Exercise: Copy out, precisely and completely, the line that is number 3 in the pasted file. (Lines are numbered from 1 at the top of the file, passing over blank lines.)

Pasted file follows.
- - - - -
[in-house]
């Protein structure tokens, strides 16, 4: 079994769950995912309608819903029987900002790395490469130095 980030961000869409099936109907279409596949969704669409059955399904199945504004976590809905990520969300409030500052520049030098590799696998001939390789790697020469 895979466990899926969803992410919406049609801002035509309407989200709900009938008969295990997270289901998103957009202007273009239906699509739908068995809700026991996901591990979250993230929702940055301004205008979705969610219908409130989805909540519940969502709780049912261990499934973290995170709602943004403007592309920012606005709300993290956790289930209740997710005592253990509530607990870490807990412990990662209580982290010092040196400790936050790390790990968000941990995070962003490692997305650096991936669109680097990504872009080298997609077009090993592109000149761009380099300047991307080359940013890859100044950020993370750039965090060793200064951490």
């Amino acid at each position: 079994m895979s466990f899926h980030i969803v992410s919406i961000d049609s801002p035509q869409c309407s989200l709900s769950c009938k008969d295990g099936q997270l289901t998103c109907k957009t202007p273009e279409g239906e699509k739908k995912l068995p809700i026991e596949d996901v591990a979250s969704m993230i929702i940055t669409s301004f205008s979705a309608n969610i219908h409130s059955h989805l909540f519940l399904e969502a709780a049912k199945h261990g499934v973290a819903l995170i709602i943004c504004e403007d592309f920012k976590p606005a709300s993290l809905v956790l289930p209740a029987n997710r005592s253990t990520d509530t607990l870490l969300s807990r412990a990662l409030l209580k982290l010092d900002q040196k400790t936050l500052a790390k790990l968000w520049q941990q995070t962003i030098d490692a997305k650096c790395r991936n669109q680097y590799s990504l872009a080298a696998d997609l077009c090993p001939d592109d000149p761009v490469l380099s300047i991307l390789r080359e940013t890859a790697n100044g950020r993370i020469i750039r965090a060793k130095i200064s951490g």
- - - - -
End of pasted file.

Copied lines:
């Amino acid at each position: 079994m895979s466990f899926h980030i969803v992410s919406i961000d049609s801002p035509q869409c309407s989200l709900s769950c009938k008969d295990g099936q997270l289901t998103c109907k957009t202007p273009e279409g239906e699509k739908k995912l068995p809700i026991e596949d996901v591990a979250s969704m993230i929702i940055t669409s301004f205008s979705a309608n969610i219908h409130s059955h989805l909540f519940l399904e969502a709780a049912k199945h261990g499934v973290a819903l995170i709602i943004c504004e403007d592309f920012k976590p606005a709300s993290l809905v956790l289930p209740a029987n997710r005592s253990t990520d509530t607990l870490l969300s807990r412990a990662l409030l209580k982290l010092d900002q040196k400790t936050l500052a790390k790990l968000w520049q941990q995070t962003i030098d490692a997305k650096c790395r991936n669109q680097y590799s990504l872009a080298a696998d997609l077009c090993p001939d592109d000149p761009v490469l380099s300047i991307l390789r080359e940013t890859a790697n100044g950020r993370i020469i750039r965090a060793k130095i200064s951490g």